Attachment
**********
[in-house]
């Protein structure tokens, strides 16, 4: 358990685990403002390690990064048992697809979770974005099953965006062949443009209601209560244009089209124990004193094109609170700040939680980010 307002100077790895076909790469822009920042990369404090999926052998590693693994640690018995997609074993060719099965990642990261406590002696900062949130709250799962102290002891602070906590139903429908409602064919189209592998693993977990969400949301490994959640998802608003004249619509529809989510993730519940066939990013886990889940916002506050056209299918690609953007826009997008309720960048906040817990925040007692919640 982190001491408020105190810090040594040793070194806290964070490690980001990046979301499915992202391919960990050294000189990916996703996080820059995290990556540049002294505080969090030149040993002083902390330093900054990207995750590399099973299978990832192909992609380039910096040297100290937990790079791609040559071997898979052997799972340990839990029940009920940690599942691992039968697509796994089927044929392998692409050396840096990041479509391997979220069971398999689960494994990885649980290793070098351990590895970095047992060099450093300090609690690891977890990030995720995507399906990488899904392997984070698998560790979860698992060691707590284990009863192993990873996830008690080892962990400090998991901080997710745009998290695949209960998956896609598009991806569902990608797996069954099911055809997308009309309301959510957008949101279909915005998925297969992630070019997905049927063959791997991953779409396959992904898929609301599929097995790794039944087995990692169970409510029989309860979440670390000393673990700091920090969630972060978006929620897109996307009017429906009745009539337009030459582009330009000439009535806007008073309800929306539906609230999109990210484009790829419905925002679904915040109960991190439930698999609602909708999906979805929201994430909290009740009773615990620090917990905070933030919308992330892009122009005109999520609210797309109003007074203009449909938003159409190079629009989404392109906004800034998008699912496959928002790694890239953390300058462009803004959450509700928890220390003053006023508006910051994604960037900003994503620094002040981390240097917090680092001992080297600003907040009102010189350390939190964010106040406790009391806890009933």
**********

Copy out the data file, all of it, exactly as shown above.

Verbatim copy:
[in-house]
């Protein structure tokens, strides 16, 4: 358990685990403002390690990064048992697809979770974005099953965006062949443009209601209560244009089209124990004193094109609170700040939680980010 307002100077790895076909790469822009920042990369404090999926052998590693693994640690018995997609074993060719099965990642990261406590002696900062949130709250799962102290002891602070906590139903429908409602064919189209592998693993977990969400949301490994959640998802608003004249619509529809989510993730519940066939990013886990889940916002506050056209299918690609953007826009997008309720960048906040817990925040007692919640 982190001491408020105190810090040594040793070194806290964070490690980001990046979301499915992202391919960990050294000189990916996703996080820059995290990556540049002294505080969090030149040993002083902390330093900054990207995750590399099973299978990832192909992609380039910096040297100290937990790079791609040559071997898979052997799972340990839990029940009920940690599942691992039968697509796994089927044929392998692409050396840096990041479509391997979220069971398999689960494994990885649980290793070098351990590895970095047992060099450093300090609690690891977890990030995720995507399906990488899904392997984070698998560790979860698992060691707590284990009863192993990873996830008690080892962990400090998991901080997710745009998290695949209960998956896609598009991806569902990608797996069954099911055809997308009309309301959510957008949101279909915005998925297969992630070019997905049927063959791997991953779409396959992904898929609301599929097995790794039944087995990692169970409510029989309860979440670390000393673990700091920090969630972060978006929620897109996307009017429906009745009539337009030459582009330009000439009535806007008073309800929306539906609230999109990210484009790829419905925002679904915040109960991190439930698999609602909708999906979805929201994430909290009740009773615990620090917990905070933030919308992330892009122009005109999520609210797309109003007074203009449909938003159409190079629009989404392109906004800034998008699912496959928002790694890239953390300058462009803004959450509700928890220390003053006023508006910051994604960037900003994503620094002040981390240097917090680092001992080297600003907040009102010189350390939190964010106040406790009391806890009933």